Get Me Outta Here

For some, staying at a friend’s house is a treat. For others, it’s a torment. (Why, oh why, is the cat so noisy? And who can sleep with just one pillow?) Here, Judith Newman explains all the reasons that—no offense!—she would simply rather stay home.

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Photo by David Pfeifroth/Getty Images

“I am leaving,” I murmured to my husband.



“You cannot leave,” he hissed back. “It is 3 a.m. These are our friends.”

“Don’t worry. I’ll just find a hotel and be back here in time for breakfast. They won’t even know I left.”

“You cannot do this again! People think we’re mad. You cannot leave someone’s house just because a doorknob is sticky.”

Oh, but it wasn’t just the doorknob. It was everything, at least in my mind. This was about 10 years ago, and my husband and I had been invited as weekend guests to the home of dear friends with a one-year-old son. This was before I had my own kids, before I realized that the essential condition of childhood is stickiness and that I would spend the first five years of their lives fearfully clutching wet wipes.

Right then I knew only one thing: A doorknob was whispering to me, all Amityville Horror–like: GET. OUT.

I have never been a good houseguest. And—despite what this episode might imply—it’s not because I’m impressively fastidious. I am a complete slob in my own home, albeit one with dry, noncling surfaces.

But after years of trying very hard to enjoy myself when other people invite me over for the weekend, I’ve basically given up. I like to think I’m the best kind of guest: one who doesn’t actually stay with you.

Oddly, people don’t always see it my way. Particularly the house-proud, those who love their 1,000-count sheets and cunning window treatments and Viking stoves with the special tiny flame for heating chocolate or whatever the hell it does—those people don’t like me. They don’t like me a lot. I have lost friends over my inability to just get with the program and bask in their hostessy generosity.

Here’s the thing: My husband—a Brit whose love of staying at other people’s homes could rival that of Bertie Wooster, from P. G. Wodehouse novels—thinks I am rude.

He is incorrect. What I suffer from is an overabundance of politeness, and a terror of all the ways I can fail to live up to my own standards. I am cursed with the knowledge of my impolitic nature, and if I have to spend more than a couple of hours being courteous, I become convinced I will get too cavalier and say whatever stupid thing is on my mind. And there are many stupid things on my mind.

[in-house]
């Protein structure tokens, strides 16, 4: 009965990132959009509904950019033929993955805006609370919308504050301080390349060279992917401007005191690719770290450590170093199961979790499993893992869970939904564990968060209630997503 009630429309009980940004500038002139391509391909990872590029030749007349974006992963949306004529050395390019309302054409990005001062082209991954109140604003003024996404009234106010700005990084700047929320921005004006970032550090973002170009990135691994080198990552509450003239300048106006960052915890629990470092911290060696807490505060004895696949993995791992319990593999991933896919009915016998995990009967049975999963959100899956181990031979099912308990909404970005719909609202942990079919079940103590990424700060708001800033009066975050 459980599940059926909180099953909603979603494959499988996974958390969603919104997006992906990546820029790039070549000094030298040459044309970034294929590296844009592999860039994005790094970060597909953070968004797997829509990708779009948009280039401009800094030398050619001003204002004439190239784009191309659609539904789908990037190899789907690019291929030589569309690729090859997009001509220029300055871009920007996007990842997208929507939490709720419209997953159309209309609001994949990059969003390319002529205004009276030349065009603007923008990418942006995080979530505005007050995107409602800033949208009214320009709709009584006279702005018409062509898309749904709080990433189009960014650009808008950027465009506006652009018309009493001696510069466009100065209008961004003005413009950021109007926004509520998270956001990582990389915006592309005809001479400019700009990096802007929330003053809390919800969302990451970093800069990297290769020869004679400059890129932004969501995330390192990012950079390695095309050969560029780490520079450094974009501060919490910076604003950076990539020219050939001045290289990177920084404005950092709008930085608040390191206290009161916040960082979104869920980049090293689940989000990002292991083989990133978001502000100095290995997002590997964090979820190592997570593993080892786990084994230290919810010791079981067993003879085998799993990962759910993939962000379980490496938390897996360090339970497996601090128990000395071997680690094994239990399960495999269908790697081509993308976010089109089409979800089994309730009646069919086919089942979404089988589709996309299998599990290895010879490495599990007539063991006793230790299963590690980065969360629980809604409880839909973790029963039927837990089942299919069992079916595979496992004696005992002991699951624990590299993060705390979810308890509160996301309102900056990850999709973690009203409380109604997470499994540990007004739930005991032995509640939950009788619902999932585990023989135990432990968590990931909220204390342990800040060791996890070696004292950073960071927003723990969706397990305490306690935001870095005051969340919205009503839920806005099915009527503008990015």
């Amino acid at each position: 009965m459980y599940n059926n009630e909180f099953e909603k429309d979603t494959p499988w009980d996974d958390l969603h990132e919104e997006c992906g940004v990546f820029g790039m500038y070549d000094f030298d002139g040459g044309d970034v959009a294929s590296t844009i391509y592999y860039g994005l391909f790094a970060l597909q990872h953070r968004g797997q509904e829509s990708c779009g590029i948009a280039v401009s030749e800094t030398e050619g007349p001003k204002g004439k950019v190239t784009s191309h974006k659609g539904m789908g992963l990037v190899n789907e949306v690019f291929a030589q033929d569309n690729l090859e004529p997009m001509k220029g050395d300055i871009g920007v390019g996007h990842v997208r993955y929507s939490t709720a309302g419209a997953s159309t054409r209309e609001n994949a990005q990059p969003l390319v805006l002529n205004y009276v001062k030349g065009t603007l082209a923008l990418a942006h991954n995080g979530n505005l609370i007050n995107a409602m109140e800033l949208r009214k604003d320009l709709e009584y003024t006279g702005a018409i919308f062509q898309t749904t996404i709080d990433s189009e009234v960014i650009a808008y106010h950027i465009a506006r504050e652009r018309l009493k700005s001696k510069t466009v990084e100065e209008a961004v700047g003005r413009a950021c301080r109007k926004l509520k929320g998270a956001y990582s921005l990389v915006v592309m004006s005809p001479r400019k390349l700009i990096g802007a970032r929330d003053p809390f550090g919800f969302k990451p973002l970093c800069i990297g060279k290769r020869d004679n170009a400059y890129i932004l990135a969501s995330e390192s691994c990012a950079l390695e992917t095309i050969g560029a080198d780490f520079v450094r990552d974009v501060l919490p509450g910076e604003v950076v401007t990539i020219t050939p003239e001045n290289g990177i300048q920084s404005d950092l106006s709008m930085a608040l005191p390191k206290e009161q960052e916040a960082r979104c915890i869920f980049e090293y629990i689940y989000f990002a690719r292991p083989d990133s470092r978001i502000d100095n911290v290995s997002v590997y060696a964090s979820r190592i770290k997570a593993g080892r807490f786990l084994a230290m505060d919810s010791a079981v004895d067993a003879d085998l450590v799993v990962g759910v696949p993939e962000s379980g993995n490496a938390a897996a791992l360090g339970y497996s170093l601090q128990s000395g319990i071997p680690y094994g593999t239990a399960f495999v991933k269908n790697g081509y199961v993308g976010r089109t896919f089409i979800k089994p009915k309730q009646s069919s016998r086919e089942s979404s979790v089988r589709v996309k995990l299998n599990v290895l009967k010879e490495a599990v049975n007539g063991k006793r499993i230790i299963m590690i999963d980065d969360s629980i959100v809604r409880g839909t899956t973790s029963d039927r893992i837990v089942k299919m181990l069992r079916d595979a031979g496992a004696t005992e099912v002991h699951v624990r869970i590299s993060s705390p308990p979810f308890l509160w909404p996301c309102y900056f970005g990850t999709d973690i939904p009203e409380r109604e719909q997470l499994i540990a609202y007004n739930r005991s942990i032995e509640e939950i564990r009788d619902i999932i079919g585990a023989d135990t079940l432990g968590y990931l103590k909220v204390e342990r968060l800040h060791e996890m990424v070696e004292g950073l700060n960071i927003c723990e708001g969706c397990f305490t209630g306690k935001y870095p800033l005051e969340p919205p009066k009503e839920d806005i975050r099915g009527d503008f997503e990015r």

So I have to be eternally vigilant. I’m like a werewolf who, when espying a full moon, knows that the only way the people he loves will live to see tomorrow is if he locks himself in the closet and swallows the key.

When I confessed this problem of mine to a friend, she immediately started listing all the wonderful times she’s had in other people’s houses: the hammocks she’s lain in, the Pimm’s she’s sipped in tall, icy glasses while allowing herself to feel loved and nurtured. She is insane.

Allow me to catalog The Many Ways Things Can Go Wrong When You Stay With People.

People hide the items you need most.   Where’s the coffee? No, not that decaffeinated imposter; the real coffee. No wonder everyone in this house is still asleep at 6:30 a.m. Fine, I will just go out and buy coffee at the corner store. Oh wait, there’s no store at the corner—that’s a pond.

It’s 6:30 a.m. and all I want to do at this point is run home.

I will be repeating the same interior monologue at midnight, only this time it will be about gin cocktails. I mean, what kind of people don’t keep their limes in plain sight?